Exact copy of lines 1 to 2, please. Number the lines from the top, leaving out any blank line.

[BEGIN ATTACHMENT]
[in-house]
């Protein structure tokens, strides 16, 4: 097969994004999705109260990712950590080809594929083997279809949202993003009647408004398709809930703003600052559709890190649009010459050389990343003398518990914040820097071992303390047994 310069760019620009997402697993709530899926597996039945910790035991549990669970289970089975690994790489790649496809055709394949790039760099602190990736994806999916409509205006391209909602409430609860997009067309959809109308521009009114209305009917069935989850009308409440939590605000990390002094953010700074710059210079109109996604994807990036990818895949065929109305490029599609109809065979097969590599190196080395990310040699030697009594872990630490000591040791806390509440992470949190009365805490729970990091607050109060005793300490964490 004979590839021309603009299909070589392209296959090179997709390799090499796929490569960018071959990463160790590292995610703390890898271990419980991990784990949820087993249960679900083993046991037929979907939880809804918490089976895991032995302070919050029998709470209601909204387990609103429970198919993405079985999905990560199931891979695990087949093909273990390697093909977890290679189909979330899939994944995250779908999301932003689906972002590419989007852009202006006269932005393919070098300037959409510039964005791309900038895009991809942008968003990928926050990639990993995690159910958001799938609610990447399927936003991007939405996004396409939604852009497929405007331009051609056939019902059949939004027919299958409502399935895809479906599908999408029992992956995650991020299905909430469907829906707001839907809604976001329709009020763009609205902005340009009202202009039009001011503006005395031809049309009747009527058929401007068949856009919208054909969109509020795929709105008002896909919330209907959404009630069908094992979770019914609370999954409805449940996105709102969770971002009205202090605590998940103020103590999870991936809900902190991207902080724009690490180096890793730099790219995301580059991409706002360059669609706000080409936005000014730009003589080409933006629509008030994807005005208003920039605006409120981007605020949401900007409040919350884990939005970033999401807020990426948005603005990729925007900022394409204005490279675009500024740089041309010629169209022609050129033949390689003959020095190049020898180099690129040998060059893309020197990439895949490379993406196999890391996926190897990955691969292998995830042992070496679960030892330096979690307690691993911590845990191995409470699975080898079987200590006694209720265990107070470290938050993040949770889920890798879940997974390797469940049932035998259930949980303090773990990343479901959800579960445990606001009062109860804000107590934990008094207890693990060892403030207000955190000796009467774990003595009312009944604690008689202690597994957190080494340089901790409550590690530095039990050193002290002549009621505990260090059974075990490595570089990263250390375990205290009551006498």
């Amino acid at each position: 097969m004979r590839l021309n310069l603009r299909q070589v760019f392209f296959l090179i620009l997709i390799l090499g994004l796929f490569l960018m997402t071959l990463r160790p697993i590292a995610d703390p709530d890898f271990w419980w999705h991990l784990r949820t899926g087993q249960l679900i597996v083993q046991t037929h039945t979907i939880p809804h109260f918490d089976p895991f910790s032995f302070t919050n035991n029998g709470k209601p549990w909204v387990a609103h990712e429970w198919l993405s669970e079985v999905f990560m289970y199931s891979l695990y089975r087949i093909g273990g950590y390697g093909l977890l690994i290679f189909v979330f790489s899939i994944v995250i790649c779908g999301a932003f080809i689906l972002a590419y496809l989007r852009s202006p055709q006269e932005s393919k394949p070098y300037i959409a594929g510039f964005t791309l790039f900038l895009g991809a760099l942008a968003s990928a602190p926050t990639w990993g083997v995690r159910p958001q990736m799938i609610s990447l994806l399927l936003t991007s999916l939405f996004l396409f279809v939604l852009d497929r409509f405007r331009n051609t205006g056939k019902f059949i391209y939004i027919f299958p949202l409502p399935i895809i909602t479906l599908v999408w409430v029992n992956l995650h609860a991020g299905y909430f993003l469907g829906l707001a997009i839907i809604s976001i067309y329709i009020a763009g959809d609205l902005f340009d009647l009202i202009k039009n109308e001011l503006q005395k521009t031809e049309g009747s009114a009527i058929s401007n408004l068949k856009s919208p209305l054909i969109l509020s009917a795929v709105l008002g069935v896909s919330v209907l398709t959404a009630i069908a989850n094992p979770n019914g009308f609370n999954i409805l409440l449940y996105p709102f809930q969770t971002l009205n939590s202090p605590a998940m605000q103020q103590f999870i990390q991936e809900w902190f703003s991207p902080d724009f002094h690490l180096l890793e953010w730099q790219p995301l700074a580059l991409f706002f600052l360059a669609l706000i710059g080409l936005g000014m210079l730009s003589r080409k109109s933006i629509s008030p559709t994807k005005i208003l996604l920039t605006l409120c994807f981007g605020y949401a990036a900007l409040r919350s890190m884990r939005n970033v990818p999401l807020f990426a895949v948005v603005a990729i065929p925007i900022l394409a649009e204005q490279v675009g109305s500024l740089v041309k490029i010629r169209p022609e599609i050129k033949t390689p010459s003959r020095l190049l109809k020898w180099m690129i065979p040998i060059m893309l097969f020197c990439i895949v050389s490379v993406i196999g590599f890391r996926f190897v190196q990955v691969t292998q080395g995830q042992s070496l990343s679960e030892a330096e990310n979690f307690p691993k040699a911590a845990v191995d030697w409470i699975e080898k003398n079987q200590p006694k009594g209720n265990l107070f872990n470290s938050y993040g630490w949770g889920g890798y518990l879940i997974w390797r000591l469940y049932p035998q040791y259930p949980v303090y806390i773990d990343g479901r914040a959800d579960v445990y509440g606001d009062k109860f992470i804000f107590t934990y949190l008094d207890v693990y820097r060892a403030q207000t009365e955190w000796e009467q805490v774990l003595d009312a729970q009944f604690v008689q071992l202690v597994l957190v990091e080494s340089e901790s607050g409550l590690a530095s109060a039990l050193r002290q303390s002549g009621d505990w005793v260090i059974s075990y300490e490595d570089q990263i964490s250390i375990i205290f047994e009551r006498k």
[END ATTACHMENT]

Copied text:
[in-house]
């Protein structure tokens, strides 16, 4: 097969994004999705109260990712950590080809594929083997279809949202993003009647408004398709809930703003600052559709890190649009010459050389990343003398518990914040820097071992303390047994 310069760019620009997402697993709530899926597996039945910790035991549990669970289970089975690994790489790649496809055709394949790039760099602190990736994806999916409509205006391209909602409430609860997009067309959809109308521009009114209305009917069935989850009308409440939590605000990390002094953010700074710059210079109109996604994807990036990818895949065929109305490029599609109809065979097969590599190196080395990310040699030697009594872990630490000591040791806390509440992470949190009365805490729970990091607050109060005793300490964490 004979590839021309603009299909070589392209296959090179997709390799090499796929490569960018071959990463160790590292995610703390890898271990419980991990784990949820087993249960679900083993046991037929979907939880809804918490089976895991032995302070919050029998709470209601909204387990609103429970198919993405079985999905990560199931891979695990087949093909273990390697093909977890290679189909979330899939994944995250779908999301932003689906972002590419989007852009202006006269932005393919070098300037959409510039964005791309900038895009991809942008968003990928926050990639990993995690159910958001799938609610990447399927936003991007939405996004396409939604852009497929405007331009051609056939019902059949939004027919299958409502399935895809479906599908999408029992992956995650991020299905909430469907829906707001839907809604976001329709009020763009609205902005340009009202202009039009001011503006005395031809049309009747009527058929401007068949856009919208054909969109509020795929709105008002896909919330209907959404009630069908094992979770019914609370999954409805449940996105709102969770971002009205202090605590998940103020103590999870991936809900902190991207902080724009690490180096890793730099790219995301580059991409706002360059669609706000080409936005000014730009003589080409933006629509008030994807005005208003920039605006409120981007605020949401900007409040919350884990939005970033999401807020990426948005603005990729925007900022394409204005490279675009500024740089041309010629169209022609050129033949390689003959020095190049020898180099690129040998060059893309020197990439895949490379993406196999890391996926190897990955691969292998995830042992070496679960030892330096979690307690691993911590845990191995409470699975080898079987200590006694209720265990107070470290938050993040949770889920890798879940997974390797469940049932035998259930949980303090773990990343479901959800579960445990606001009062109860804000107590934990008094207890693990060892403030207000955190000796009467774990003595009312009944604690008689202690597994957190080494340089901790409550590690530095039990050193002290002549009621505990260090059974075990490595570089990263250390375990205290009551006498």